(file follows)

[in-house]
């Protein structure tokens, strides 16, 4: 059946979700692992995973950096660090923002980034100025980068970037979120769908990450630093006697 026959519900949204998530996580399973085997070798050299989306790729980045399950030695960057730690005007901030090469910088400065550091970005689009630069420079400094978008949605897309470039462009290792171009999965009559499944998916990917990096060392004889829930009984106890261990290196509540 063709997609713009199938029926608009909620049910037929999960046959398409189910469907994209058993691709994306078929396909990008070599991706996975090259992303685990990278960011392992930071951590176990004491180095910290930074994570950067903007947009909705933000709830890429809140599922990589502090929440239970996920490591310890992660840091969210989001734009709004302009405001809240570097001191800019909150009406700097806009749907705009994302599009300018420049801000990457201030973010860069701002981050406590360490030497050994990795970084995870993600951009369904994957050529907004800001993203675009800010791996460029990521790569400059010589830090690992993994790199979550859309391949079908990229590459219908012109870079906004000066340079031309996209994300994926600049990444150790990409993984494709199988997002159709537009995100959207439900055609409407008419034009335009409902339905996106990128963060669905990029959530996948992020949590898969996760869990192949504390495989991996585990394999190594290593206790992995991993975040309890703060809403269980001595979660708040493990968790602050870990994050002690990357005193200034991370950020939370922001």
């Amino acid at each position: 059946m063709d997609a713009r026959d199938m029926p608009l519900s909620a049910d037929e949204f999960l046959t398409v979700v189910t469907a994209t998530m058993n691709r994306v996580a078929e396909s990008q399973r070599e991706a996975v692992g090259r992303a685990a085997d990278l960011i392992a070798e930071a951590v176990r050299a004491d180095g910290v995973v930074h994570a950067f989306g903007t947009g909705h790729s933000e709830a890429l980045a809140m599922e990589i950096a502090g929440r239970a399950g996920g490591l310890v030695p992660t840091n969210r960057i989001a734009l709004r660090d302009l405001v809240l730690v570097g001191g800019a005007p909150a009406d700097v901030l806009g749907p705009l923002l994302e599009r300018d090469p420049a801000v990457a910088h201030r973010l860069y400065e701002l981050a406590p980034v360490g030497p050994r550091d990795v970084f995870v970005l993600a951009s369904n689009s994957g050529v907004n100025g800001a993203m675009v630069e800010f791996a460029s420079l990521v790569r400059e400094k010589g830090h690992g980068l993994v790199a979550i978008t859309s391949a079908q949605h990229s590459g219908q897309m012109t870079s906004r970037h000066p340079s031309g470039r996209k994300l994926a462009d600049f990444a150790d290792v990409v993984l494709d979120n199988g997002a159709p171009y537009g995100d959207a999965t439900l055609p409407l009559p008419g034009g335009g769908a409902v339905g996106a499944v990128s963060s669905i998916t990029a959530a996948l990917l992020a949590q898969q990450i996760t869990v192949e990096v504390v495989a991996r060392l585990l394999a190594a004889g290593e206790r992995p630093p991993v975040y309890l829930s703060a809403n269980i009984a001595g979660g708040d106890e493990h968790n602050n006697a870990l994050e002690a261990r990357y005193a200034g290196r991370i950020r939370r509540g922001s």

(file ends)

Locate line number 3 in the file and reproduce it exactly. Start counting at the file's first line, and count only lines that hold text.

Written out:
């Amino acid at each position: 059946m063709d997609a713009r026959d199938m029926p608009l519900s909620a049910d037929e949204f999960l046959t398409v979700v189910t469907a994209t998530m058993n691709r994306v996580a078929e396909s990008q399973r070599e991706a996975v692992g090259r992303a685990a085997d990278l960011i392992a070798e930071a951590v176990r050299a004491d180095g910290v995973v930074h994570a950067f989306g903007t947009g909705h790729s933000e709830a890429l980045a809140m599922e990589i950096a502090g929440r239970a399950g996920g490591l310890v030695p992660t840091n969210r960057i989001a734009l709004r660090d302009l405001v809240l730690v570097g001191g800019a005007p909150a009406d700097v901030l806009g749907p705009l923002l994302e599009r300018d090469p420049a801000v990457a910088h201030r973010l860069y400065e701002l981050a406590p980034v360490g030497p050994r550091d990795v970084f995870v970005l993600a951009s369904n689009s994957g050529v907004n100025g800001a993203m675009v630069e800010f791996a460029s420079l990521v790569r400059e400094k010589g830090h690992g980068l993994v790199a979550i978008t859309s391949a079908q949605h990229s590459g219908q897309m012109t870079s906004r970037h000066p340079s031309g470039r996209k994300l994926a462009d600049f990444a150790d290792v990409v993984l494709d979120n199988g997002a159709p171009y537009g995100d959207a999965t439900l055609p409407l009559p008419g034009g335009g769908a409902v339905g996106a499944v990128s963060s669905i998916t990029a959530a996948l990917l992020a949590q898969q990450i996760t869990v192949e990096v504390v495989a991996r060392l585990l394999a190594a004889g290593e206790r992995p630093p991993v975040y309890l829930s703060a809403n269980i009984a001595g979660g708040d106890e493990h968790n602050n006697a870990l994050e002690a261990r990357y005193a200034g290196r991370i950020r939370r509540g922001s």